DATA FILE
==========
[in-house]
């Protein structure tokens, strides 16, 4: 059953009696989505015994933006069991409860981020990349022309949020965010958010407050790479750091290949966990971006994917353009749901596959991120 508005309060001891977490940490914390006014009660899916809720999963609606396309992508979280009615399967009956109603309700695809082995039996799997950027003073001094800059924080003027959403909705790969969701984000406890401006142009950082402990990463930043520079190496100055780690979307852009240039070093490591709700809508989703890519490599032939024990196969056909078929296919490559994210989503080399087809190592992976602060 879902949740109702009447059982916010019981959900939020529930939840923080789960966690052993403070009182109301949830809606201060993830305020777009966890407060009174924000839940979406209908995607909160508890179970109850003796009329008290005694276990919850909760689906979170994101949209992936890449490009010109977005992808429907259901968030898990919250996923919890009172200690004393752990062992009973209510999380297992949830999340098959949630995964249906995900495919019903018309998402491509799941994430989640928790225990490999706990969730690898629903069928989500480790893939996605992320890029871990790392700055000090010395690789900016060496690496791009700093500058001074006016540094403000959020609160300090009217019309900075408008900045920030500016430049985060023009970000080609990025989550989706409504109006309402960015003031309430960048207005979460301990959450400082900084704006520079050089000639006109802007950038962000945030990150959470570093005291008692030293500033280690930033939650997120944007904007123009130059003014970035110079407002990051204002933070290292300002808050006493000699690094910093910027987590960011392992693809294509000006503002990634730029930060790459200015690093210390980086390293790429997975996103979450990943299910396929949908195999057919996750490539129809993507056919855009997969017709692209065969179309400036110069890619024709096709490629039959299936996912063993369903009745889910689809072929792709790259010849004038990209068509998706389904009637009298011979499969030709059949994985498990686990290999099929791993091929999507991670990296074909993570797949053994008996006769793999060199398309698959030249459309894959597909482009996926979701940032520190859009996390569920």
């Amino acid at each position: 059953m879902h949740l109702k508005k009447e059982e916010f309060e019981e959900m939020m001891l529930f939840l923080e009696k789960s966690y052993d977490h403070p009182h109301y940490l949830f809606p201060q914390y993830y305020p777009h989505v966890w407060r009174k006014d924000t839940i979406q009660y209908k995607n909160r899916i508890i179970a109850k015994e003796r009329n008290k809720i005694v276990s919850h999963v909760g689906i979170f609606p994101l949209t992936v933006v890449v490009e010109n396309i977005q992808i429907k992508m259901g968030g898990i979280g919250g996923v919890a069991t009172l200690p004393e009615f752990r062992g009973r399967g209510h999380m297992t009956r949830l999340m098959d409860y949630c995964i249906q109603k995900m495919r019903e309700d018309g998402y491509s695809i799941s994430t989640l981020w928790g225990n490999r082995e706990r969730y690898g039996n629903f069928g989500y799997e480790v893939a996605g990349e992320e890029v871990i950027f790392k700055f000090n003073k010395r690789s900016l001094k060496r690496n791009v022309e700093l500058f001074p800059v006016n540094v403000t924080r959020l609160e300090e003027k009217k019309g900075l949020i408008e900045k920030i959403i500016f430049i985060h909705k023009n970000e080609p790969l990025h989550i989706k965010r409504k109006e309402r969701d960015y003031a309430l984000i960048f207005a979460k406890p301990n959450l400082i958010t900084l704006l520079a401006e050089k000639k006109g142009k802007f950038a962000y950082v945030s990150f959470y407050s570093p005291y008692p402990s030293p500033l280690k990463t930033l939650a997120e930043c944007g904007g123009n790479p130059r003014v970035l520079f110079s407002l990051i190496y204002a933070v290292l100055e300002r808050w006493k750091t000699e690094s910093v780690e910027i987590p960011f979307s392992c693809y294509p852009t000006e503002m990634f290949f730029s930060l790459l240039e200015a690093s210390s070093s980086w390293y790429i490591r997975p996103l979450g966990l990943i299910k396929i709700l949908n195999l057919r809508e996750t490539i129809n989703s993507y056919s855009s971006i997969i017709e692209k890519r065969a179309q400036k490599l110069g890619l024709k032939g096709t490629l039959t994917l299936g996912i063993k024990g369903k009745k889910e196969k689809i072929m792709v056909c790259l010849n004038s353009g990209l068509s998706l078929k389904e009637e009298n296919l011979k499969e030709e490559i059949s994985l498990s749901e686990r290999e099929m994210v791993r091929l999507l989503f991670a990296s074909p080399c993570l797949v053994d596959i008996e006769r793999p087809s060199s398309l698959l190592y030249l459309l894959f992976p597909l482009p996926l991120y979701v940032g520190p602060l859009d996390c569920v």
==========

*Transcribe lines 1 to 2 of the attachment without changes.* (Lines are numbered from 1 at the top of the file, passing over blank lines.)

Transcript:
[in-house]
């Protein structure tokens, strides 16, 4: 059953009696989505015994933006069991409860981020990349022309949020965010958010407050790479750091290949966990971006994917353009749901596959991120 508005309060001891977490940490914390006014009660899916809720999963609606396309992508979280009615399967009956109603309700695809082995039996799997950027003073001094800059924080003027959403909705790969969701984000406890401006142009950082402990990463930043520079190496100055780690979307852009240039070093490591709700809508989703890519490599032939024990196969056909078929296919490559994210989503080399087809190592992976602060 879902949740109702009447059982916010019981959900939020529930939840923080789960966690052993403070009182109301949830809606201060993830305020777009966890407060009174924000839940979406209908995607909160508890179970109850003796009329008290005694276990919850909760689906979170994101949209992936890449490009010109977005992808429907259901968030898990919250996923919890009172200690004393752990062992009973209510999380297992949830999340098959949630995964249906995900495919019903018309998402491509799941994430989640928790225990490999706990969730690898629903069928989500480790893939996605992320890029871990790392700055000090010395690789900016060496690496791009700093500058001074006016540094403000959020609160300090009217019309900075408008900045920030500016430049985060023009970000080609990025989550989706409504109006309402960015003031309430960048207005979460301990959450400082900084704006520079050089000639006109802007950038962000945030990150959470570093005291008692030293500033280690930033939650997120944007904007123009130059003014970035110079407002990051204002933070290292300002808050006493000699690094910093910027987590960011392992693809294509000006503002990634730029930060790459200015690093210390980086390293790429997975996103979450990943299910396929949908195999057919996750490539129809993507056919855009997969017709692209065969179309400036110069890619024709096709490629039959299936996912063993369903009745889910689809072929792709790259010849004038990209068509998706389904009637009298011979499969030709059949994985498990686990290999099929791993091929999507991670990296074909993570797949053994008996006769793999060199398309698959030249459309894959597909482009996926979701940032520190859009996390569920």